Tuesday 22 December 1964

“The Salesmen” Writer John Gray Director James Ferman

“You have a distracted quality. Like a boy that’s been caught stealing sweets.” Laura Challis to John Wilder.

When James Cameron-Grant hears a fellow MP say, “We may yet cancel the VTOL”, he takes it as idle chatter. But Wilder is determined to get to the truth. At a demonstration laid on for the Australian Air Force, Wilder is concerned by the grim expression on the face of Sir David (Anthony Nichols) , the MOD Permanent Secretary, who has come to watch Henry Forbes put the VTOL through its paces. Grant concludes that there is a pattern showing that someone at the top wants to cancel the VTOL. Laura Challis analysis of the Minister’s speeches, especially in America, shows that the Minister is against a British VTOL jet. Sir Gordon Revidge agrees; “The Government has cold feet. There’s a chill of compensation in the air.” .

“The Salesmen” is a mystery story. Whether or not it’s about the murder of the VTOL project is the heart of the mystery. James Cameron-Grant is employed as Wilder’s leg man to find out the truth. “We must be realistic about the aircraft problem,” says colleague Finlay Croydon (Tony Steedman) just returned from Washington, “Divide up the work.”

The episode is notable in showing a particular vulnerability in Peter Jeffrey’s performance. Later on, Jeffrey would often play austere authority figures, but in "The Plane Makers" we often see a moe human side. In "The Salesmen" he is unsure of his relationship with Laura Challis, threatened by the Whip’s office, and conscious of intruding on his relationship with Sir David Carstairs (Anthony Nichols). The civil servant tells Grant, “It was a tremendous comfort to me to know that you were with Michael during those last weeks.” But when Grant says, “Korea was a long time ago,” Sir David agrees pointedly that it was.

Olaf Pooley contributes an interesting performance as the chief Whip, Walter McDonald MP who is ironically introduced building a house of cards (this was many years before Michael Dobbs created the unstoppable whip Francis Urquhart in the novel and TV series of the same name). McDonald’s first approach is mischievous, followed by a laboured parable about a poor man whose bread landed butter side up. Finally, he resorts to direct threats.

This episode also features one of the few appearances in this series of Pamela Wilder, played by Ann Firbank. Once again there is an acid little scene in the bedroom as they discuss previous visitors from the German airforce. “Do they ever bring their wives?” Pamela asks, “Or is that what they say about you on the Continent?”

Later, Pamela dances with an Australian officer who bears a disconcerting resemblance to Colonel Hall from The Phil Silvers Show. “This is what they call division of labour. John sits their drinking and talking while I do all the footslogging.”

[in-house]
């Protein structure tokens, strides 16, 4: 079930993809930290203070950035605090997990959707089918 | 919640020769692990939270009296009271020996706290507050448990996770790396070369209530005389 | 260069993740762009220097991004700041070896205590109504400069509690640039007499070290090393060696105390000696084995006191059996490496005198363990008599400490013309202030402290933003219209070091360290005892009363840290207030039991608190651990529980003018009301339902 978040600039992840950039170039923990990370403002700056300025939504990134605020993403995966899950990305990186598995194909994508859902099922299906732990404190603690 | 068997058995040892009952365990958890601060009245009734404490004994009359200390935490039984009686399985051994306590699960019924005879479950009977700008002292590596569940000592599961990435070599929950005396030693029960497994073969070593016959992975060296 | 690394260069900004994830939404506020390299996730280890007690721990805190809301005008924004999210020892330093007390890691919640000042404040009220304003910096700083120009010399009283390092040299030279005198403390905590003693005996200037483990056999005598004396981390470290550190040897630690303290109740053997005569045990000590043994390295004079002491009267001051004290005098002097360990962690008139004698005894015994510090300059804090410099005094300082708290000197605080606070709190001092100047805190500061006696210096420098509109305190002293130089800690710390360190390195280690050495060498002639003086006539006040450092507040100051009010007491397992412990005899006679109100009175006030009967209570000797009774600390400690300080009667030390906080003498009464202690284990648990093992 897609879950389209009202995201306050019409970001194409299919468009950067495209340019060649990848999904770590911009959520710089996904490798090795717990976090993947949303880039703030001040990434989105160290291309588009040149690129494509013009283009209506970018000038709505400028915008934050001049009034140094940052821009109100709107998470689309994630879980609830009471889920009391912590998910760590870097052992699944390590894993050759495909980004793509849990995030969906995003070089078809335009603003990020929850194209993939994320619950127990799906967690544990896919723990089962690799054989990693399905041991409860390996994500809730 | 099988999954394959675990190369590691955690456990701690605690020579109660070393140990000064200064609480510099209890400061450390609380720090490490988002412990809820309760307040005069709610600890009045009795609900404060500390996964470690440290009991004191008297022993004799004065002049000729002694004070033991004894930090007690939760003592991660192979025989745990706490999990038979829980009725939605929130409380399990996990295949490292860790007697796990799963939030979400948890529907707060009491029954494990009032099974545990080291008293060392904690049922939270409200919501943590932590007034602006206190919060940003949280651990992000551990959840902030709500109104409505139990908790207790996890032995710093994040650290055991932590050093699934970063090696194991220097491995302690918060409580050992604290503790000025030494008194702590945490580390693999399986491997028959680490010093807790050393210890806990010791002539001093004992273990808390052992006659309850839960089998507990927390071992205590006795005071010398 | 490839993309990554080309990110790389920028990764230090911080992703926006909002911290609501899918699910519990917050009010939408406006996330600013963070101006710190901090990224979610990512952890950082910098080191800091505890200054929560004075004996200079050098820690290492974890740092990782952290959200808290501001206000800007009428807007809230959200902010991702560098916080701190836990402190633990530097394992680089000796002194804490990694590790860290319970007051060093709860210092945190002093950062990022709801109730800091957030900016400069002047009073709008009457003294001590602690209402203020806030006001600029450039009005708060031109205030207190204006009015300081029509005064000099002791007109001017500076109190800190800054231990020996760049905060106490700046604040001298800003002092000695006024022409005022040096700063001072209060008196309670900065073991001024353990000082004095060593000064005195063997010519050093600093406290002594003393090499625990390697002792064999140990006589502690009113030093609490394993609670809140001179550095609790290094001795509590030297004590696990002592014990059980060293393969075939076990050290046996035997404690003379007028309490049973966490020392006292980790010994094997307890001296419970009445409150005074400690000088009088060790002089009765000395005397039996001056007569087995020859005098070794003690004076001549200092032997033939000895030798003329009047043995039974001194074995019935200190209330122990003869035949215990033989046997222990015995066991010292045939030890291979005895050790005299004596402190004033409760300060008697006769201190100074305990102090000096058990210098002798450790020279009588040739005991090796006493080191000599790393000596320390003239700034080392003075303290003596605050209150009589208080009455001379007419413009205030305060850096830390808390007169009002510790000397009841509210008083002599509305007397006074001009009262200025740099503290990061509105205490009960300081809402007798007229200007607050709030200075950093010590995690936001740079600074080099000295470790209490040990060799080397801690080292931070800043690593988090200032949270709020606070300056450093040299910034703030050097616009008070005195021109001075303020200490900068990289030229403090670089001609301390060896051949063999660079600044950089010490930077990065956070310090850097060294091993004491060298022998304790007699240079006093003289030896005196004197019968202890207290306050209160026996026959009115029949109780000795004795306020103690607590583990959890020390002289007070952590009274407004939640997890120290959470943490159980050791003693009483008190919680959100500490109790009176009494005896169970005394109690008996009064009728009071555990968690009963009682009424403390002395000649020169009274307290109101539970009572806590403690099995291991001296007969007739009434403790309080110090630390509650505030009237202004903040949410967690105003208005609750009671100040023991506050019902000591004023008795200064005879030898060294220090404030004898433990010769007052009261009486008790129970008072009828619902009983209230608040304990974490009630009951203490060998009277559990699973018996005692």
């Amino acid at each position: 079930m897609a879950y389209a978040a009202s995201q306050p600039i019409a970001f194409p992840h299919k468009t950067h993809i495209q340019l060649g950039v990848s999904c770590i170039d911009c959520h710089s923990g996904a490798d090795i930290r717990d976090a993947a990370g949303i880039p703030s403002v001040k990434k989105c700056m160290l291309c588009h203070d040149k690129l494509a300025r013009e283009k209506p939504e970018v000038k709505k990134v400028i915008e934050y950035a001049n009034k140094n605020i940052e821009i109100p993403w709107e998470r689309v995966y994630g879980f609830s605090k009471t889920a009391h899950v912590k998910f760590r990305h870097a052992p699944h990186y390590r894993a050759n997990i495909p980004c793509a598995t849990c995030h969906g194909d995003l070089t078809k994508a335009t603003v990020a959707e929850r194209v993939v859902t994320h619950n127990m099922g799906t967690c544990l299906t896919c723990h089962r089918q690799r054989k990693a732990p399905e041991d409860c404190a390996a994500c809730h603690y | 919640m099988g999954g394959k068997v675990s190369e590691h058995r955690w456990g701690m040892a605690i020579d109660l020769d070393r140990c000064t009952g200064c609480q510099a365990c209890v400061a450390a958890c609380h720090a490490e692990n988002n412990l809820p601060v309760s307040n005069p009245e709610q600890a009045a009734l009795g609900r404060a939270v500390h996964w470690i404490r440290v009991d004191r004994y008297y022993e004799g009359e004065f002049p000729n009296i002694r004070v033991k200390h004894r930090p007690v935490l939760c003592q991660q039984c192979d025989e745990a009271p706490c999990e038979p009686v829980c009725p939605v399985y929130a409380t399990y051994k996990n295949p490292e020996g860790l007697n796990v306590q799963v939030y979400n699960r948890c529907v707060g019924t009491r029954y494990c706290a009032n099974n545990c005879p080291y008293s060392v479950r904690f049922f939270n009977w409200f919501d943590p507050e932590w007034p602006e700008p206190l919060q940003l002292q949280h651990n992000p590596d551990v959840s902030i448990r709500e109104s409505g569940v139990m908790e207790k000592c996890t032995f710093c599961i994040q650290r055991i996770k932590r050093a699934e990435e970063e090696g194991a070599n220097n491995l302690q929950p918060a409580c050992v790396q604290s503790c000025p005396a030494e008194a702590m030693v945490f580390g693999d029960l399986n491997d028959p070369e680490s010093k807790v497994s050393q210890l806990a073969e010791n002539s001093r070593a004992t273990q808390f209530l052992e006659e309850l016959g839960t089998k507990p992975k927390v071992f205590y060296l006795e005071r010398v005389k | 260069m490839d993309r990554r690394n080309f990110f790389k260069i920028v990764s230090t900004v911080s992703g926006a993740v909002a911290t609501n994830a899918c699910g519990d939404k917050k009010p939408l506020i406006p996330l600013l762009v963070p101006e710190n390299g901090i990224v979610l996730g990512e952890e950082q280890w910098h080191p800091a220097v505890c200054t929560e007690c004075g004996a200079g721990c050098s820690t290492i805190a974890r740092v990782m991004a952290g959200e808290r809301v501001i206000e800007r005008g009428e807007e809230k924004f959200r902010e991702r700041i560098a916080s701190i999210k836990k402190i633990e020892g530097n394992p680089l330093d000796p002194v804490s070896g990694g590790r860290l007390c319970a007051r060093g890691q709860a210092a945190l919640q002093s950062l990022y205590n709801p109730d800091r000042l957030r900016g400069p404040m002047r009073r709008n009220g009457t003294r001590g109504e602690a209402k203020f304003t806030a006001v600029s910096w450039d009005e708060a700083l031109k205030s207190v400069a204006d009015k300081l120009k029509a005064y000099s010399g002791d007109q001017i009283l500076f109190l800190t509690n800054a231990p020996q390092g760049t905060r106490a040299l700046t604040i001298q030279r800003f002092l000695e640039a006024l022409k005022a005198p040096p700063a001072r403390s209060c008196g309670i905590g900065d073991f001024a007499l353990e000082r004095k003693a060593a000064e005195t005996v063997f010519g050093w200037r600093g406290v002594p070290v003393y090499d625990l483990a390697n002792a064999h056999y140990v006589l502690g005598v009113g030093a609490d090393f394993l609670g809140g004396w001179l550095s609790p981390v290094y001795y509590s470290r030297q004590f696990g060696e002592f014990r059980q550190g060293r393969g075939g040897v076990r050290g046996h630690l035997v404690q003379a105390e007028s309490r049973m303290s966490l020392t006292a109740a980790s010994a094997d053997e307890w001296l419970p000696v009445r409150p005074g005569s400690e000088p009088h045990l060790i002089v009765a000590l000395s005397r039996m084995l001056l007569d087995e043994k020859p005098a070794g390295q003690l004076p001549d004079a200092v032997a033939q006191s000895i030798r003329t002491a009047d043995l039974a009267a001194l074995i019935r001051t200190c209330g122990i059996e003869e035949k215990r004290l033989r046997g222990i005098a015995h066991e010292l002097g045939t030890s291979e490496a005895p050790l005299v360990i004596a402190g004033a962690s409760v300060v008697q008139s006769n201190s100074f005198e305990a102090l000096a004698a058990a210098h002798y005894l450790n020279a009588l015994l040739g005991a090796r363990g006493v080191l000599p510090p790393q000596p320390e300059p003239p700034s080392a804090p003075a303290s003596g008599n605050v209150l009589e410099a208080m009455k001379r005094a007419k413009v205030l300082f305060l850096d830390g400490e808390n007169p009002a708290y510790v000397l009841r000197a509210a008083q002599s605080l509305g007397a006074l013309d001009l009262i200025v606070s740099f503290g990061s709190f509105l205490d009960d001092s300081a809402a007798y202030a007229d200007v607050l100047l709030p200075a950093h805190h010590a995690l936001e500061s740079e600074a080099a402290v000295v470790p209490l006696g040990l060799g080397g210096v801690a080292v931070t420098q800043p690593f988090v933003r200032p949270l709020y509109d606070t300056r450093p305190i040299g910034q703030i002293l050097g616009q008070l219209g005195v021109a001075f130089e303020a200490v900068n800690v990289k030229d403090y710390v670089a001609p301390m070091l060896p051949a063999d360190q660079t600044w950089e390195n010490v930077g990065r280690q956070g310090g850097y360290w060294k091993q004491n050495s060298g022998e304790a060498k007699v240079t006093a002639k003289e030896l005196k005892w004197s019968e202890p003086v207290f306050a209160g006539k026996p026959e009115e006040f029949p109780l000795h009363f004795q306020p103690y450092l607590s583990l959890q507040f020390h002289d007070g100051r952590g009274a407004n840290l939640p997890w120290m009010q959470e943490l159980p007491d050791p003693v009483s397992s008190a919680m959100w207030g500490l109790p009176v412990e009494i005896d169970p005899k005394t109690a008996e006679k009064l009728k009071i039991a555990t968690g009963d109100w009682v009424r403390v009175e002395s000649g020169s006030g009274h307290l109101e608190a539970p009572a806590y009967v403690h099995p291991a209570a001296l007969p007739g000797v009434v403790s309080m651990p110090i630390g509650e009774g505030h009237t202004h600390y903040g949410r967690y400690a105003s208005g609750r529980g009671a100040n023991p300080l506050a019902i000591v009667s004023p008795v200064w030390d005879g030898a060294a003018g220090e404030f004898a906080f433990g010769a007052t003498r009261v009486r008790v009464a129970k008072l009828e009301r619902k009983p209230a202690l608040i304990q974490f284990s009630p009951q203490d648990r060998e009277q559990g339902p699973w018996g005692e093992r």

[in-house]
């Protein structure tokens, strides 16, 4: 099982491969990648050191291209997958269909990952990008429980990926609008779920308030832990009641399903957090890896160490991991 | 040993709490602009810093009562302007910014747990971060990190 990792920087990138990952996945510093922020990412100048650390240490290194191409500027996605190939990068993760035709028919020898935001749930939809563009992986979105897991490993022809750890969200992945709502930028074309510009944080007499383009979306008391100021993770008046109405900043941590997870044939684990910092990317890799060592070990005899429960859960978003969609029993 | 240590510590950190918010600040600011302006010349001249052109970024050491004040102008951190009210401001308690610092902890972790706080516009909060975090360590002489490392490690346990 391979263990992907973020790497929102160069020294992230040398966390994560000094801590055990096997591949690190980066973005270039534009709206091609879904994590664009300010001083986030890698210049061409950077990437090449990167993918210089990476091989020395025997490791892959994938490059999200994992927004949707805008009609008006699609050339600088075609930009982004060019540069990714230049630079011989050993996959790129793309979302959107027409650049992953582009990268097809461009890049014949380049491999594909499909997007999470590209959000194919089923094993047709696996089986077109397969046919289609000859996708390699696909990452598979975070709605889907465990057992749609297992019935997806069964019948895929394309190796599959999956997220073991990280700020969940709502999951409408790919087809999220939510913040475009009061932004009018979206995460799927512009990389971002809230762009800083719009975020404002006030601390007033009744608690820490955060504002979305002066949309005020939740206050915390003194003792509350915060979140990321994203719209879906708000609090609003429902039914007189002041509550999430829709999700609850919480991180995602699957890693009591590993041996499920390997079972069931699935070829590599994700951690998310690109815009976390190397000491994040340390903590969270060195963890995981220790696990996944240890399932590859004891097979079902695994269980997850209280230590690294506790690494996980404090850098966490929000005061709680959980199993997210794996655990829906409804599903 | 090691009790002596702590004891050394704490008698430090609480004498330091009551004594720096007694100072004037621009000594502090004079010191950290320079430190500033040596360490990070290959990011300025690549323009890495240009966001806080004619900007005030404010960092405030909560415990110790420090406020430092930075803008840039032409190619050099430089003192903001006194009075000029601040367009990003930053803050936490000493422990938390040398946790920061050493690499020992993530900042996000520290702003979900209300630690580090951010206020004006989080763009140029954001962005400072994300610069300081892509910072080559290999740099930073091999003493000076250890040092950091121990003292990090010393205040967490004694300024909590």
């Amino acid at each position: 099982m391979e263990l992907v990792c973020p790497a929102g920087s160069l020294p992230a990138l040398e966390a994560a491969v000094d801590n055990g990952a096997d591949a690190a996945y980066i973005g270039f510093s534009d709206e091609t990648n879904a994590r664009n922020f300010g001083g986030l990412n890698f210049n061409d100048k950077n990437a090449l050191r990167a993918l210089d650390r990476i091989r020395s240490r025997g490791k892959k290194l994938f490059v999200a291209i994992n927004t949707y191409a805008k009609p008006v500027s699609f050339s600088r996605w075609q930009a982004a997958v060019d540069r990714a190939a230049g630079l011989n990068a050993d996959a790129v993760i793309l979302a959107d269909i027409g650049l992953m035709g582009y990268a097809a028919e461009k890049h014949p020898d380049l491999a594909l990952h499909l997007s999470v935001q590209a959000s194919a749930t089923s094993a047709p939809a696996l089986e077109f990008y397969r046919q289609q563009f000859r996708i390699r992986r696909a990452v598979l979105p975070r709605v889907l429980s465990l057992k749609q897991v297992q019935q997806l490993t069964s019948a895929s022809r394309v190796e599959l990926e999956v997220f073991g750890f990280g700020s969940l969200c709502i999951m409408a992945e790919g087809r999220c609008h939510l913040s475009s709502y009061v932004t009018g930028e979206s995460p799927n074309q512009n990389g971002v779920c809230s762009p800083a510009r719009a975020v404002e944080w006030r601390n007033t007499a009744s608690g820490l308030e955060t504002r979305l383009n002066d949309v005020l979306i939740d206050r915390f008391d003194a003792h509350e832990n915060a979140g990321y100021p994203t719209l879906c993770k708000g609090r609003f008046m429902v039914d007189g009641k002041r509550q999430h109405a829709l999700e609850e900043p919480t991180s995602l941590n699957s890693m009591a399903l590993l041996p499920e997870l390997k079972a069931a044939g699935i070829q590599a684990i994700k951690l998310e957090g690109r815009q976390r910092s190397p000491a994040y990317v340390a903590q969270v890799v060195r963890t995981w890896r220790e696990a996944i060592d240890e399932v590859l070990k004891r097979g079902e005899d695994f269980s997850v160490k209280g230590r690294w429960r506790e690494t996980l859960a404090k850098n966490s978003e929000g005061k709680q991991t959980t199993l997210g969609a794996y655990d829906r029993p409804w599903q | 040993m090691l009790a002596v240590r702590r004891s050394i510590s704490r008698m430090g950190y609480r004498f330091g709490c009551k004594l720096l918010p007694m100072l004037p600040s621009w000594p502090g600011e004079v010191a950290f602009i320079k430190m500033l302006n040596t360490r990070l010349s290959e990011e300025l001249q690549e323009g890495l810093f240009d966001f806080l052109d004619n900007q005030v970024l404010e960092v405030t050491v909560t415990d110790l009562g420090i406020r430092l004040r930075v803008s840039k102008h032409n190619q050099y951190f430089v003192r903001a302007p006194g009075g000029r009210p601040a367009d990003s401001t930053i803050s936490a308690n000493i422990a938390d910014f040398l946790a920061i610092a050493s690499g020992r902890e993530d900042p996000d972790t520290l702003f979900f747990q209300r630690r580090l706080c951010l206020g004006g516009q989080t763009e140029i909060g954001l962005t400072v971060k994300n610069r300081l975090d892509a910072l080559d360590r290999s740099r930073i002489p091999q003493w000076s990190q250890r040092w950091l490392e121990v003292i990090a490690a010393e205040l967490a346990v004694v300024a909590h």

In the third act, Wilder himself is seen to dance at a nightclub with Laura Challis, being complimented on being “rather nimble” while she warns him that she has made it a rule never to have an affair with someone in the same industry as herself.

The climax of the episode comes in a bizarre little scene which opens with Wilder brooding in his office after receiving Grant’s warning not to sell to the Australians. He complains to Miss Lingard about the unpalatable sandwiches he’s been served . Norma Ronald comes forward to try one of the sandwiches as Wilder takes a phone call from Sir Gordon Revidge. The banker gives Wilder a free hand provided he realises that he’s on his own. Delighted, Wilder bites into a sandwich and he tells Kay Lingard to call his Sales Manager, Don Henderson. As she picks up the phone, Henderson (Jack Watling) strides into the room. “That’s the sort of efficiency I like to see at Scott Furlong. You deserve a raise.” He offers Henderson a sandwich and says to Lingard, “You deserve one, but you’re not going to get it.” Norma Ronald laughs and debates whether to eat a sandwich as Wilder tells Henderson they’ve got the go ahead to sell to the Australians.

The episode ends on a cynical note as Revidge fakes outrage at Wilder’s actions and tells Cameron-Grant they will have to “rebuild bridges” with the Government. With Christmas and the pantomime season approaching, Peter Jeffrey fixes Norman Tyrrell with a disbelieving raised eyebrow. Ironically, in the real world, the new Labour Government really was getting cold feet over VTOL projects but no-one at ATV could have known this. Or could they?

For more about the "Predator" VTOL jet featured in this series click here 

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